2. Perteneciente o relativo a España y a los países y culturas de habla española.

    So, calling "Hispanic" to present Portuguese people is not standard Spanish usage (nor standard Portuguese usage, as far as I know).

    It is only acceptable if you are considering things from a historical point of view, or you want to stress the links between both peoples (but then "ibérico" is the preferred word).

  17. #17
    Join Date
    Jan 2011
    Location
    Pekino, Ĉinujo
    Native language
    Chinese/Italian - bilingual
    Age
    24
    Posts
    1,532

    Re: Hispania, Hispanic, España and Espanha

    Quote Originally Posted by CapnPrep View Post
    Also known as... the Hispanic Peninsula.
    Not in Italy. We only call it Penisola Iberica.
    "Ĉokolado". Do you know how to say "chócoleit" in "Espanis"?

  18. #18
    Join Date
    Aug 2006
    Location
    France
    Native language
    AmE
    Age
    39
    Posts
    5,588

    Re: Hispania, Hispanic, España and Espanha

    Quote Originally Posted by Youngfun View Post
    Not in Italy. We only call it Penisola Iberica.
    Have you checked? I'm not saying that Penisola Ispanica is commonly used today (in Italian, or in English, Spanish, …) but some authors use it in historical or academic contexts. And some others seem to prefer it for some personal political agenda (see here, for example).

  19. #19
    Join Date
    Feb 2005
    Native language
    Portuguese (Portugal)
    Posts
    28,006

    Re: Hispania, Hispanic, España and Espanha

    Quote Originally Posted by killerbee256 View Post
    As for Portugal the Spanish wiki article says the Portuguese began to think of themselves as being different from the Spanish after the failure of the Iberian union.
    A bold claim for which I doubt there is any clear evidence. Again I feel that your question is backwards. Rather than asking when the Portuguese began to think of themselves as being different from the Spanish, you would do better to ask when the Castillians, the Catalans, the Basques, etc., began to think of themselves as "Spanish".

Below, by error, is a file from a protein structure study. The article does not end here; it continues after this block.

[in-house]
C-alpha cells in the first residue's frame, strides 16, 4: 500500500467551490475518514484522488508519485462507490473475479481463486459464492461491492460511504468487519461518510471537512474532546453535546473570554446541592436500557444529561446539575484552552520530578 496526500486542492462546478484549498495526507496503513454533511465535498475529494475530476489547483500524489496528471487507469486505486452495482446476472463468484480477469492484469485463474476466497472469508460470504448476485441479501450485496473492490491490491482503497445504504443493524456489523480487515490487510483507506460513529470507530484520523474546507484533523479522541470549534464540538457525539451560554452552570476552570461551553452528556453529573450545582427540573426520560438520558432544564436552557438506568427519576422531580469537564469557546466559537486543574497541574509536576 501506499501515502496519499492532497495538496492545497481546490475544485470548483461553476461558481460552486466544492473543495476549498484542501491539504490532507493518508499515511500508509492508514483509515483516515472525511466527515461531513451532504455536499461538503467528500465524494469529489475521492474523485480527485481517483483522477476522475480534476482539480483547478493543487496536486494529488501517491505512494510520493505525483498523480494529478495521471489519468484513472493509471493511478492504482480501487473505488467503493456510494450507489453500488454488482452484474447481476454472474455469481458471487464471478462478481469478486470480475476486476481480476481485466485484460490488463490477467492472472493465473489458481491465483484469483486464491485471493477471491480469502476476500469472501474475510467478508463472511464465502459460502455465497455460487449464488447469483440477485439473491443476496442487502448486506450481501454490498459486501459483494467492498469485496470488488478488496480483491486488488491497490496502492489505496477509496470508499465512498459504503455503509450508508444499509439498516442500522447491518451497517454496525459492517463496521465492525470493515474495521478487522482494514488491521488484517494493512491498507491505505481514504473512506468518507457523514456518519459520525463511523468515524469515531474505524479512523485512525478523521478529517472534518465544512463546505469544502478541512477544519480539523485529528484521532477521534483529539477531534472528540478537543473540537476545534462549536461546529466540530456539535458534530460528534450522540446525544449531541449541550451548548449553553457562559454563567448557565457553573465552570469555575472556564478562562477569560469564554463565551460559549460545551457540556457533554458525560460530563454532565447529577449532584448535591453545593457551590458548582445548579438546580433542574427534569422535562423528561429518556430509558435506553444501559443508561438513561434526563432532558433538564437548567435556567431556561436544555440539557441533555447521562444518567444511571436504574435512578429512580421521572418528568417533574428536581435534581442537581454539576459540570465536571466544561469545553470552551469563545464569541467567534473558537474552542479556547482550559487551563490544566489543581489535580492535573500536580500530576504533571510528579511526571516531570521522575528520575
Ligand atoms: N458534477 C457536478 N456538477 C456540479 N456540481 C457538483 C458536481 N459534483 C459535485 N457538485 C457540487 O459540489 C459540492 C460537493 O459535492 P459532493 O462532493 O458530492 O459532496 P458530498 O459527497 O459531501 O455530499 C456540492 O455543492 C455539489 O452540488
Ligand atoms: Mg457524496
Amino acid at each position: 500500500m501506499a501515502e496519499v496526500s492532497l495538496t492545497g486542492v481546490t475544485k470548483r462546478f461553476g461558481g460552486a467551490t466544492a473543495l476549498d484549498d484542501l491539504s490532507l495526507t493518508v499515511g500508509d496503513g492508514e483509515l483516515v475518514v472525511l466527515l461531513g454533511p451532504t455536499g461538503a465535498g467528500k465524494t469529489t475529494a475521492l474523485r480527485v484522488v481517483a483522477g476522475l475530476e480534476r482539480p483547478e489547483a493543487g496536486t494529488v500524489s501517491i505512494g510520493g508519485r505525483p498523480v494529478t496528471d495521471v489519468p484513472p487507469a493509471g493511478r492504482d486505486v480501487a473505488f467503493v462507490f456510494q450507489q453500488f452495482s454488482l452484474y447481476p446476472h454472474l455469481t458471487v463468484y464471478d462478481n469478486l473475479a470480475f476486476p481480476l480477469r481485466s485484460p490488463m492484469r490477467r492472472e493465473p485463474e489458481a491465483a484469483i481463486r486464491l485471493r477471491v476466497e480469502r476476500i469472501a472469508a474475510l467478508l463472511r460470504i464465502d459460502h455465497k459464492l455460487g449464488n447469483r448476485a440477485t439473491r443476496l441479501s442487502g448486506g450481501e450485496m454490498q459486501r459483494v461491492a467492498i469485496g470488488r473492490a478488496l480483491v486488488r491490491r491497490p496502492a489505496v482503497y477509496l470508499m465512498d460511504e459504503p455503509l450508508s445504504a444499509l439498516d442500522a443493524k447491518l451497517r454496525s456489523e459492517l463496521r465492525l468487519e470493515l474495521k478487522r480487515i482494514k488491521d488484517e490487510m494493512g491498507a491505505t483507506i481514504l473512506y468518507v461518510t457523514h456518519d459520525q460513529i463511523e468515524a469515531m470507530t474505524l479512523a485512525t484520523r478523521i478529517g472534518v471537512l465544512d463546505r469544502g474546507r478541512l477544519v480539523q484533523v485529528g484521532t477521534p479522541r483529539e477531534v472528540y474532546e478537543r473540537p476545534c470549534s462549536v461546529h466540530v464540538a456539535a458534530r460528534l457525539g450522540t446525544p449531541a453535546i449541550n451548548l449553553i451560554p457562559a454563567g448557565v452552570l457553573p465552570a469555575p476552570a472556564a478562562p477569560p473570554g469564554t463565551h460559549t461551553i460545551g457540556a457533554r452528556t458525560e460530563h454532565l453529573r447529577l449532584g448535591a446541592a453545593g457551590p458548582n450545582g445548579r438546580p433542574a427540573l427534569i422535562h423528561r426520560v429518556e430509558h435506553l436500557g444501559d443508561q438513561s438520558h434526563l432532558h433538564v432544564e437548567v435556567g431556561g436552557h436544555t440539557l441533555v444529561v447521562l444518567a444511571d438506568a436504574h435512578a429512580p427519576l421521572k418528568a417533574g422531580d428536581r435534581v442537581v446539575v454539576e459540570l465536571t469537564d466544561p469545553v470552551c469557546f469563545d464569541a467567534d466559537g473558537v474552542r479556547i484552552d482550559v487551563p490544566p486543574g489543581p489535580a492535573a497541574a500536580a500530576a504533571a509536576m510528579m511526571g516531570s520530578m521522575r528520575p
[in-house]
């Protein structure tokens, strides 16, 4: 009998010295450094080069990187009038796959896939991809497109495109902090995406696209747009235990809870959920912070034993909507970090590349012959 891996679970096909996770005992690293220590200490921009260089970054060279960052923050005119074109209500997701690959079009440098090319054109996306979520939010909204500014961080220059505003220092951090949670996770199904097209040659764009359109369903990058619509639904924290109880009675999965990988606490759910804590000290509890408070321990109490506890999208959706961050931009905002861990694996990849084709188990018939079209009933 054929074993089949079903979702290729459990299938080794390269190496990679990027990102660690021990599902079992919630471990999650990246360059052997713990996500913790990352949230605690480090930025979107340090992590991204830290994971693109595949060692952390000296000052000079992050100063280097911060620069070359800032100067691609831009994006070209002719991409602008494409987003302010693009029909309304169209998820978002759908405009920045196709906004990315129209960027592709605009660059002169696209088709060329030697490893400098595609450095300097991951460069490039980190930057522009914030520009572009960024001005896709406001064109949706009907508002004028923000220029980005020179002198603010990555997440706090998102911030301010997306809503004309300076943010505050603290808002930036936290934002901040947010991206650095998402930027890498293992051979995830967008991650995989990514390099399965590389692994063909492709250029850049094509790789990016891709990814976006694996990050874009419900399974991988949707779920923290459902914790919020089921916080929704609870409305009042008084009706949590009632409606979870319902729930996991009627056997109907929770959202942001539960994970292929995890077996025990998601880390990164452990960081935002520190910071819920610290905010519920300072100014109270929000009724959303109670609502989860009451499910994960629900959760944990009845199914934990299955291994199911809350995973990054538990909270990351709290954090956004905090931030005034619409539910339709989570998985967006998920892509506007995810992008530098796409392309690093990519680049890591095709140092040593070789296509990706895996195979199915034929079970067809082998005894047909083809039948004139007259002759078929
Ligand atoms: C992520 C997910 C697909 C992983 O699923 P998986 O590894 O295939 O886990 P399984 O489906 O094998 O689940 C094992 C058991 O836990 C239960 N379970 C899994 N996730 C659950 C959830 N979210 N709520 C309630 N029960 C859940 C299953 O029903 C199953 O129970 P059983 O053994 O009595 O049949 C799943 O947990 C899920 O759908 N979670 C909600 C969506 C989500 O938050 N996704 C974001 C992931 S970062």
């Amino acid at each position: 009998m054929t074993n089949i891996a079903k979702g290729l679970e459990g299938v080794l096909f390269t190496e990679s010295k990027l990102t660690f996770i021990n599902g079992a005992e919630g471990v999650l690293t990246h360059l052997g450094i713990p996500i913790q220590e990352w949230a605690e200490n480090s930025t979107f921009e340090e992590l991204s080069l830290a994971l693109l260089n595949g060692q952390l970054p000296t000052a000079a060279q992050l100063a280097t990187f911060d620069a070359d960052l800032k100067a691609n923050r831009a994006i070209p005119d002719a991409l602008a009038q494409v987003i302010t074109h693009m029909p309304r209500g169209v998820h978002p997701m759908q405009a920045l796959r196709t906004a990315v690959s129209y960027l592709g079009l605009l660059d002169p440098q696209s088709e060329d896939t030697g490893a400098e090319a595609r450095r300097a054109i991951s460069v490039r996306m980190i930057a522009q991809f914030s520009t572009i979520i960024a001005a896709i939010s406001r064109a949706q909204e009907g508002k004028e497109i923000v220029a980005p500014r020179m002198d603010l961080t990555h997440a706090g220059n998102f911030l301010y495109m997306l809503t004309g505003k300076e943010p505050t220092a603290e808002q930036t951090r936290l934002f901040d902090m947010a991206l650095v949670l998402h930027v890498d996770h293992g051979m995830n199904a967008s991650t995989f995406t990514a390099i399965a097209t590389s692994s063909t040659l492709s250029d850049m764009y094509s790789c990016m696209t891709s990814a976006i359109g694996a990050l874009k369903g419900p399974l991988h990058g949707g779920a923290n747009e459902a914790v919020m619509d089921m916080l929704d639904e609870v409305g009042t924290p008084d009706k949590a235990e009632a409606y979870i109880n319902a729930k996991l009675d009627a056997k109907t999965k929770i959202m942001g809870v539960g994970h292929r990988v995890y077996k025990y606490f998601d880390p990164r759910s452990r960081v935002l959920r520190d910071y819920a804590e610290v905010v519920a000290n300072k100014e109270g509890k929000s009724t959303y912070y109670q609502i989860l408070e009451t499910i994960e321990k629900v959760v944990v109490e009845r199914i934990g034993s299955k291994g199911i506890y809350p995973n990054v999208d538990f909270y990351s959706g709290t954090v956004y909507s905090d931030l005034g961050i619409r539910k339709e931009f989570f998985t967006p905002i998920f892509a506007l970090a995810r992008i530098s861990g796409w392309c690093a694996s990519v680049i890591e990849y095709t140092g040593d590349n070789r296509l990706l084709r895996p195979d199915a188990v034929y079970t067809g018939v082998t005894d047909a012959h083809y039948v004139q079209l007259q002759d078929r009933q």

But I don't think you'll find evidence concerning either question in the history of the word "Hispanic". The histories of "Spain" and "Spanish" are likely to be more helpful in that regard.
    Deuparth gwaith yw ei ddechrau.

  20. #20
    Join Date
    Nov 2011
    Native language
    American English
    Posts
    190

    Re: Hispania, Hispanic, España and Espanha

    Quote Originally Posted by Outsider View Post
    A bold claim for which I doubt there is any clear evidence. Again I feel that your question is backwards. Rather than asking when the Portuguese began to think of themselves as being different from the Spanish, you would do better to ask when the Castillians, the Catalans, the Basques, etc., began to think of themselves as "Spanish".
    Let me make myself clear I don't mean the modern meaning of the term "Spanish" I was referring to pre 1492, before the Castillian kings hijacked the term. When it was still thought of as a geographic term, when Portugal was just one of the "little spains." I'd have to do some research but I think Castillians, Catalans and Portuguese all thought of themselves as "Spanish" from Roman times, thought as I said this was long before Castillians politicized it. The situation in Italy is similar, as it was broken into smaller political units after the eastern Romans lost control of the region and the term "Italian" was purely geographical and for that matter there are areas/people in Italy that dislike being called "Italian" the same way Portuguese and various independence movements in Spain dislike "Spanish"!
    Last edited by killerbee256; 9th March 2013 at 9:08 PM.

Page 1 of 2 12 LastLast

Posting Permissions

  • You may not post new threads
  • You may not post replies
  • You may not post attachments
  • You may not edit your posts
  •